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w15: Behavioural economics I /2548

Topic 3

Lecture handout

w15: Behavioural economics I – Introduction [pdf]

References

Ariely, D (2008), Are we in control of our own decisions?, EG 2008, TED, December

Camerer, C and Loewenstein, G (2004), Behavioral Economics: Past, Present and Future [pdf], in Camerer, Loewenstein and Rabin (eds) (2004), Advances in Behavioral Economics, New York: Princeton University Press

Cartwright, E (2011), Behavioral Economics, Abingdon: Routledge

The Economist (2008), Do economists need brains?The Economist, July 24th

Poundstone, William (2010), Priceless: the myth of fair value (and how to take advantage of it), New York: Hill & Wang

Wilkinson, N and Klaes, M (2017), An Introduction to Behavioral Economics (3rd ed), Basingstoke: Palgrave-MacMillan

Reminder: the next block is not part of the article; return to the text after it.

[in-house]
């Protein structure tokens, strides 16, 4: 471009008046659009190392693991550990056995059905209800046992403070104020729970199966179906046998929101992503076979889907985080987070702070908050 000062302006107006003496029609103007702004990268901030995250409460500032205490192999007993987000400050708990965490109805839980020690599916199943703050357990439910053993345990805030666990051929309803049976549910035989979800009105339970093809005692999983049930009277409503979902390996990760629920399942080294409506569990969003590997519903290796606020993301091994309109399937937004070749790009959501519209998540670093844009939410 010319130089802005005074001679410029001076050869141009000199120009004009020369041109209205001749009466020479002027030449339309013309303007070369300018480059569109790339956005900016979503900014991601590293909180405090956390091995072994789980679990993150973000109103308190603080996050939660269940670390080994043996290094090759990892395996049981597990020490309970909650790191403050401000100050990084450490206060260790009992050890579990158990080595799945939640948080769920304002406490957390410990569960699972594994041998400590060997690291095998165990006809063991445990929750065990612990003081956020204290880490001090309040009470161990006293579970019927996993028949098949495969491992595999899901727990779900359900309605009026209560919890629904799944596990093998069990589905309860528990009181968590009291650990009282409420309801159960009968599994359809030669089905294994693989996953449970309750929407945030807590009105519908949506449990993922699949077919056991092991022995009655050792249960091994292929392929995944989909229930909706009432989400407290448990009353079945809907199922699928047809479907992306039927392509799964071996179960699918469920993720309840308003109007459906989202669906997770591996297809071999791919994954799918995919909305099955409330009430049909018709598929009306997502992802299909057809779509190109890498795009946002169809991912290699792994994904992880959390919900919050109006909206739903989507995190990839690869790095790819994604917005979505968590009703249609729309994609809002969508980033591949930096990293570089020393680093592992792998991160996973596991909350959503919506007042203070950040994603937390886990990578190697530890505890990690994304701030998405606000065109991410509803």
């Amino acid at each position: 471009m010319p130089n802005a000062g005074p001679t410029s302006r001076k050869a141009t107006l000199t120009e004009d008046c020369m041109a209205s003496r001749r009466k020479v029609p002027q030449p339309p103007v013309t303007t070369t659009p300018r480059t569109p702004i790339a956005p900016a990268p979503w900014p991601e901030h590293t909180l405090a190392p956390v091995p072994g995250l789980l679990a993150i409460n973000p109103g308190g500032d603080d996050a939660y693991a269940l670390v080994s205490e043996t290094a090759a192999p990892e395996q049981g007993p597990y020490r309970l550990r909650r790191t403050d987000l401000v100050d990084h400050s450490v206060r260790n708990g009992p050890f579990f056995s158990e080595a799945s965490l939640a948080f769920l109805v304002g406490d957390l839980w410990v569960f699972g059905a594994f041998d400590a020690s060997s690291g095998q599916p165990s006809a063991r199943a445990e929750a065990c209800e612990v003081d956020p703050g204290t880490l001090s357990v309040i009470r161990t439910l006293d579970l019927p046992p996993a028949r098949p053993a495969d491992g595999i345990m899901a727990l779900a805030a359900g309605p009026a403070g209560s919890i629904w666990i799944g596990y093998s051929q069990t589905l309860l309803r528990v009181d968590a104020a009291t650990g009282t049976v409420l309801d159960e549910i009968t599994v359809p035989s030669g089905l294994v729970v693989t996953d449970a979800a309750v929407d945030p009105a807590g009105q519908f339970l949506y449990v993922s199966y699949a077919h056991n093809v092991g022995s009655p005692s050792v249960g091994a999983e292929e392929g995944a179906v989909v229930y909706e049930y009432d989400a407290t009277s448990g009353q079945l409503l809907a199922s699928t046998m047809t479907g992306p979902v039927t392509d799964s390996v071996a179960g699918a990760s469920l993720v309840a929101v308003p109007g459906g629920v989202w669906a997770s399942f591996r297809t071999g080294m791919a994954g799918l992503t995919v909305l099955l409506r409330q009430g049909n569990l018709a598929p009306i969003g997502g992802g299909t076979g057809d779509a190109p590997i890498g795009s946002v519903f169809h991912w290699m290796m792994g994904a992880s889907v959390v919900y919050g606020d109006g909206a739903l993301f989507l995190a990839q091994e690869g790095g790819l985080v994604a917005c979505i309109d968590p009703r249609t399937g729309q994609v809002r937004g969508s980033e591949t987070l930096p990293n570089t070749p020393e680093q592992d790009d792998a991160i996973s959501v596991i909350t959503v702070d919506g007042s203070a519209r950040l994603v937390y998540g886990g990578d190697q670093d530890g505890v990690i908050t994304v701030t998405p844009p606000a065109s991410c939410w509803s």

(see chapter 1 sample from publisher]

Wilkinson, N and Klaes, M (2012), An Introduction to Behavioral Economics (2nd ed), Basingstoke: Palgrave-MacMillan (see chapter 1, including case 1.3 [pdf from publisher] on charitable donations)

Wilkinson, Nick (2008), An Introduction to Behavioral Economics, Basingstoke: Palgrave-MacMillan

Seminal papers

Tversky, A and Kahneman, D (1974), Judgment under uncertainty: Heuristics and biasesScience, v185 pp1124-1131

Kahneman, D and Tversky, A (1979), Prospect Theory: An Analysis of Decision under RiskEconometrica, Vol. 47, No. 2. (Mar.), pp. 263-292.

Thaler, R (1985), Mental accounting and consumer choice, Marketing Science, Vol. 4, No. 3, Summer, pp. 199-214

Useful books

Ariely, D (2009), Predictably irrational – The hidden forces that shape our decisions (revised ed), London: Harper

Ariely, D (2010), The upside of irrationality, London: Harper Collins

Lewis, M (2017), The undoing project, London: Penguin books

Thaler, R (2015), Misbehaving, London: Penguin books